The Hormonal Effects of food
Many see food as simply energy. They remain unaware of the direct and indirect information both macronutrients (protein, carbohydrates and fat) and micronutrients have on physiology. Similar to the effect high intensity exercise has on the body, food can either elevate fat burning or induce a powerful fat storing effect. Food is able to regulate powerful hormones that predict hunger, energy, mood, and fat burning from one meal to the next.
When the proper dietary influences on your hormones are reached the process of sustained loss becomes much easier. It is known that protein and fiber together blunt the hunger response and decrease cravings. This is because they each generate a unique hormone response. Fiber drastically decreases the hunger hormone ghrelin and also lowers the fat storing hormone insulin. Protein on the other hand raises the fat burning hormone glucagon and increases the motivating and craving reducing neurotransmitter dopamine. Taken together, protein and fiber intake leads to decreased appetite, lower cravings, and improved fat usage between meals. The most interesting thing about these outcomes is that for many, they lead to effortless restriction of calories without the use of willpower. The body automatically regulates calories because it no longer has the constant urge and desire for food. Unlike the starvation effect induced by the calorie model, the hormonal approach to food sends signals that tell the body there is plenty of food and it does not have to worry about conserving fat.
Dietary studies comparing caloric vs. hormonal signals
In the 2003, May 22nd issue of the New England Journal of Medicine two different approaches to diet were analyzed. One approach was a traditional low fat and low calorie diet (LC) and the other was a diet where carbohydrate was replaced with higher amounts of protein (HP). In the high protein group dieters were allowed to eat as much food as they liked as long as they kept their carbohydrate intake low. The low calorie group limited their food intake to between 1200 and 1500 calories for women and between 1500 and 1800 calories for men. These two approaches directly compare the old method of calorie reduction versus the new method of hormonal approaches to weight loss. It turns out that the high protein group lost weight more quickly, voluntarily consumed fewer calories, and had improved blood chemistry tests over the calorie restricted group.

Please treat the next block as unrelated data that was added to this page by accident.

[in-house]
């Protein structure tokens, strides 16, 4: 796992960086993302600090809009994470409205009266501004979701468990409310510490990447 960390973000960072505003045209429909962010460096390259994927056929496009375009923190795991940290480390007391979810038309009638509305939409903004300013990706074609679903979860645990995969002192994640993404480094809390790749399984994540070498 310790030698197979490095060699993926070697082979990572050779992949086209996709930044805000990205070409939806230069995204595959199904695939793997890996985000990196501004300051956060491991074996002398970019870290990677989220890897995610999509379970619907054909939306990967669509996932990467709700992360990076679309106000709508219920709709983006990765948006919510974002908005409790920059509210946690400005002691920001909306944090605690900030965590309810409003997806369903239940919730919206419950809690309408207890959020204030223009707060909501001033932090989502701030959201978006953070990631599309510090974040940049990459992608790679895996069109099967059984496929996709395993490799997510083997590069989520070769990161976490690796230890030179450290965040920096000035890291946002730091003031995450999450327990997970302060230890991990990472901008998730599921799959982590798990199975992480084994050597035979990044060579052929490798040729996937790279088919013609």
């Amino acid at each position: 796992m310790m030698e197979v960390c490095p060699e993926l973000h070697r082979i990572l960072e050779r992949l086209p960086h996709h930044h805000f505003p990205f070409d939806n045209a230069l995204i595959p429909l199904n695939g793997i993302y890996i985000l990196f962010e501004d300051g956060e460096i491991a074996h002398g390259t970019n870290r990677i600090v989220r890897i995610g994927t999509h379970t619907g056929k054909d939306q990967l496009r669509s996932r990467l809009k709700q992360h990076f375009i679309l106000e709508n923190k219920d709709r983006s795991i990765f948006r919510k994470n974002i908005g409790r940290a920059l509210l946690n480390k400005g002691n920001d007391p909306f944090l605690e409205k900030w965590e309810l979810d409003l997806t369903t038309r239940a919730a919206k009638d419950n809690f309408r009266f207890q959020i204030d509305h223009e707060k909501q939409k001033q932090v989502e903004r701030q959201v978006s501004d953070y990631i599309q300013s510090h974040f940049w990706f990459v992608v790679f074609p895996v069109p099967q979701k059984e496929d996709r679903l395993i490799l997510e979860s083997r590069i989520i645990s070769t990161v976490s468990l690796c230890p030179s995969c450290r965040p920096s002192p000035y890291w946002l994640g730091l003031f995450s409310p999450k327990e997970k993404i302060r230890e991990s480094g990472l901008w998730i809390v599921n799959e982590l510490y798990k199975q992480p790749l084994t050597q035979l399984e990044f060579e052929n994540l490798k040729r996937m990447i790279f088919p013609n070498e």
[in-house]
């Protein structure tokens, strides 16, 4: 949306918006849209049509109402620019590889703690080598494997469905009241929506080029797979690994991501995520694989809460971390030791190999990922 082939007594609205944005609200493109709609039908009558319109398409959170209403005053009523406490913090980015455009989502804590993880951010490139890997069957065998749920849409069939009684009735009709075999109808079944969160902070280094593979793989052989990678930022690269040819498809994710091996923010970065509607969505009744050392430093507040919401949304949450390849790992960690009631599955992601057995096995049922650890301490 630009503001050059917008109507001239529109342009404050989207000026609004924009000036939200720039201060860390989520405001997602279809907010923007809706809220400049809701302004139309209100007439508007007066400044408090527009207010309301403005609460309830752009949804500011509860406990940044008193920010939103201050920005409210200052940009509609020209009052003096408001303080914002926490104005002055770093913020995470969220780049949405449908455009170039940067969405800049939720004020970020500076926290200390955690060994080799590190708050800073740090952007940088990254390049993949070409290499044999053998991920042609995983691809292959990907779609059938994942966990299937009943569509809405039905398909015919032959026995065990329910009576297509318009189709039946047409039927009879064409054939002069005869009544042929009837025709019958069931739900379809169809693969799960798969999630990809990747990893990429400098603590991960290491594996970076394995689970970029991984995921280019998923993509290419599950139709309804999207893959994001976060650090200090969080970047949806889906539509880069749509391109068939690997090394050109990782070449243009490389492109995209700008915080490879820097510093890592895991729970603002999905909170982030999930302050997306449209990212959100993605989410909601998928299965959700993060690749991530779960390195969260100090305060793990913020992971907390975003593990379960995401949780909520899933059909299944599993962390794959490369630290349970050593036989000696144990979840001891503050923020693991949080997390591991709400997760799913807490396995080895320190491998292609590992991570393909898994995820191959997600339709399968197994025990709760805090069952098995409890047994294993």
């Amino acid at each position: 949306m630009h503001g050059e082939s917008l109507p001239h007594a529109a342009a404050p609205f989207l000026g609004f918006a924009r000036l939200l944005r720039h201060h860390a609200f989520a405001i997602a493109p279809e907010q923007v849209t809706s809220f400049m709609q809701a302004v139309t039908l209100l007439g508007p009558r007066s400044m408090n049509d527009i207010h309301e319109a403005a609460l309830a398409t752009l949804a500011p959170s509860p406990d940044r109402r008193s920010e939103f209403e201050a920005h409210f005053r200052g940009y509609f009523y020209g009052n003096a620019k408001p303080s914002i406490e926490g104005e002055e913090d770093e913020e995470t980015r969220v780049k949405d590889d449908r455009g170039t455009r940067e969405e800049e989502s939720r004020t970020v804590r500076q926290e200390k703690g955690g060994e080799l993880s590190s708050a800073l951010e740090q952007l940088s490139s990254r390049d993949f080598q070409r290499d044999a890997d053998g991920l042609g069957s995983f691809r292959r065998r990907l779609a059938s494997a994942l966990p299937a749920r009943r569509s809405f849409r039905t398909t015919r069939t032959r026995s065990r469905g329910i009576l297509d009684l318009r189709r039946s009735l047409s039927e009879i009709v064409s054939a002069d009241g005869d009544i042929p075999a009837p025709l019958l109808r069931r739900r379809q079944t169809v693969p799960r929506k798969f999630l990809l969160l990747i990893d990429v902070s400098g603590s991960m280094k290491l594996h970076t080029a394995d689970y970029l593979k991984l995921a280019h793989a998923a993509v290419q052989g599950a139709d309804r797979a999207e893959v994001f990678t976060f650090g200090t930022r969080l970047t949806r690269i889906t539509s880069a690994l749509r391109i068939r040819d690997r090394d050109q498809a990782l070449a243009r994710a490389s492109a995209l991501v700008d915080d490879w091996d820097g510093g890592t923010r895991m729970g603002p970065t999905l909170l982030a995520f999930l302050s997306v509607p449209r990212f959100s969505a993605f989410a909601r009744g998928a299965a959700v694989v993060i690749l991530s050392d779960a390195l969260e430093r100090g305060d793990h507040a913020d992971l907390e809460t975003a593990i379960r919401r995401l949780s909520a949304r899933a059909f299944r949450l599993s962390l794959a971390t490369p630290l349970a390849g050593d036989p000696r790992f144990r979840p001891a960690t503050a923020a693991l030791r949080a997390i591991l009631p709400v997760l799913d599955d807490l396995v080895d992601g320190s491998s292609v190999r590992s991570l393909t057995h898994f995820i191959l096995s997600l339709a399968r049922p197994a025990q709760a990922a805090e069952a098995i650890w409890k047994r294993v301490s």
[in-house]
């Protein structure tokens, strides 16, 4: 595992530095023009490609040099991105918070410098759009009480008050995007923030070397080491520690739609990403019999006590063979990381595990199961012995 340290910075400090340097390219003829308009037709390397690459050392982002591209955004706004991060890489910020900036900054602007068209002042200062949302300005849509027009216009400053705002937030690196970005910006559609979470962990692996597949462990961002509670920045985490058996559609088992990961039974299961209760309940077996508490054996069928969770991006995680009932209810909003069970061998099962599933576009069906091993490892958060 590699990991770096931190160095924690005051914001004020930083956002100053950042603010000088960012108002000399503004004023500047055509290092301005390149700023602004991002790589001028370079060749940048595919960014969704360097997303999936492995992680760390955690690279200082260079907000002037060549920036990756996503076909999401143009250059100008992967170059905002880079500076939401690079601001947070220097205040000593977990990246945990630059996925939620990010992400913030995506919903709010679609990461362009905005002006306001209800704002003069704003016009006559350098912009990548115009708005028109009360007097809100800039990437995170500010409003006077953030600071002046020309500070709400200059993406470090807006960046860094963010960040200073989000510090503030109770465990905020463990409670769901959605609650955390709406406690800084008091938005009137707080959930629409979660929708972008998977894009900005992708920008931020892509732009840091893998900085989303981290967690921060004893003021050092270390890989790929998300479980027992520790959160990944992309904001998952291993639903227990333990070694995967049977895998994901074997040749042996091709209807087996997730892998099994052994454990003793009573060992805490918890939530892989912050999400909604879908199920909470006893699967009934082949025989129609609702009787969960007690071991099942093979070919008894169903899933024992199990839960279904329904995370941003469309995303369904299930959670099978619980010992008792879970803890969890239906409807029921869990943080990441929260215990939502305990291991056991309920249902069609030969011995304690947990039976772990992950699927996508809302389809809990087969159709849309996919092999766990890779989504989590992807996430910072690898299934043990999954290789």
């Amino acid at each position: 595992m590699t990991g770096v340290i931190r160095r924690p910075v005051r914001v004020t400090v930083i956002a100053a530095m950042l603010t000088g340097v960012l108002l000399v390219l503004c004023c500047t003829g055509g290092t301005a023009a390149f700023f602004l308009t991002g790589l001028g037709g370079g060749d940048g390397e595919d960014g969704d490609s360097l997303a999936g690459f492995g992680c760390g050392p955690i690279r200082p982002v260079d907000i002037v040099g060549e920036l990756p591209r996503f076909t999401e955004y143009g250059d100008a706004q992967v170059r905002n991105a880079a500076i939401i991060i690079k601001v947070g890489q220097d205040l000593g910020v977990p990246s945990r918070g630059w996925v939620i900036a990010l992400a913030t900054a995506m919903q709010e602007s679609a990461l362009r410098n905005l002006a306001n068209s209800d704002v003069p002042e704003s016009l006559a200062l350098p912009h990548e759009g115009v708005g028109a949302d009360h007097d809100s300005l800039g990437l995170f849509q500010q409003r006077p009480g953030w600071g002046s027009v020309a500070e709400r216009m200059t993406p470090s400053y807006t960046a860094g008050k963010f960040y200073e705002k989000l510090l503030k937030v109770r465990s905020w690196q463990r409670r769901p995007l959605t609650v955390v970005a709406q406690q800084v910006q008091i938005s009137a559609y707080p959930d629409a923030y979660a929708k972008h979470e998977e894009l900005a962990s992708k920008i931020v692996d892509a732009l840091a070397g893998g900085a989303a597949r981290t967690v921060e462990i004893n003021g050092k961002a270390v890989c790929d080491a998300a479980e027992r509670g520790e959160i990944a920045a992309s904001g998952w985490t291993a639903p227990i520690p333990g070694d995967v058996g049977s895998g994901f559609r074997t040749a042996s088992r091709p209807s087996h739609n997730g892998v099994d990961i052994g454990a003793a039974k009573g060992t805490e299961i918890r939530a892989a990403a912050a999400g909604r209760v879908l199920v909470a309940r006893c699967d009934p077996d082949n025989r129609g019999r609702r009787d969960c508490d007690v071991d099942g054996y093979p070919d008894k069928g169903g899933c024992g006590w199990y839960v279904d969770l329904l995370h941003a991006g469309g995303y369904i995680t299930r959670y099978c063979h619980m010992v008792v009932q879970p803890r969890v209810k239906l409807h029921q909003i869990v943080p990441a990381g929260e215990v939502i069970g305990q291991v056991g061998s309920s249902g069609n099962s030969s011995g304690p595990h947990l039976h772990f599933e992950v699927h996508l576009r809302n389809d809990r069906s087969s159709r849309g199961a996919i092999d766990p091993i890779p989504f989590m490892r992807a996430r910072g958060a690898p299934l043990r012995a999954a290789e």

Another study published the same year in The Journal of Clinical Endocrinology & Metabolism (Vol. 88 # 4) found the same results. A high protein diet without calorie restriction yielded better results than the standard calorie reduction approach weight loss experts usually prescribe. This research like the study described above is noteworthy because it shows that the body has the ability to naturally regulate energy consumption. The studies above did not bother to find the underlying mechanism behind this response, but understanding hormonal influences on metabolism would enable you to predict this response.
One final study printed in the Journal Nutrition and Metabolism in 2004 looked at 28 overweight men and women. One group was given a low fat, high carbohydrate diet and the other a high protein and low carbohydrate diet. As we have pointed out these two diets will have very different hormonal effects. In this particular study the higher carbohydrate group took in 300 calories less on average than the high protein group (1855 Kcal/day for the high protein group and 1562 Kcal/day for the high carbohydrate group). Even with the consumption of more food daily, the high protein group lost more weight and fat with a greater proportion coming from the midsection.
It is important to point out here that self-reported food logs are inaccurate in terms of predicting calories. Many who read research on nutrition use this as an argument against negative results. In other words they will say, since catching calories is inaccurate, the other group must have eaten less and it just wasn’t captured. I feel this phenomenon, the fact that individuals consistently under report their food intake, is more evidence against the calorie model. We should be teaching people to make the right choices with food not expecting them to eat the right amount which they are incapable of calculating or controlling. Controlling the physiological sensations that lead to food intake in the first place (hunger, cravings, energy lows, etc), is a much smarter strategy. Eating foods that reduce these sensations will lead to less food intake automatically. It is the reason why a doughnut and a chicken breast, which have the same number of calories, will result in a very different outcome. I know plenty of people who can sit down and eat 5 doughnuts. I don’t know many who would be able to do the same with 5 chicken breasts.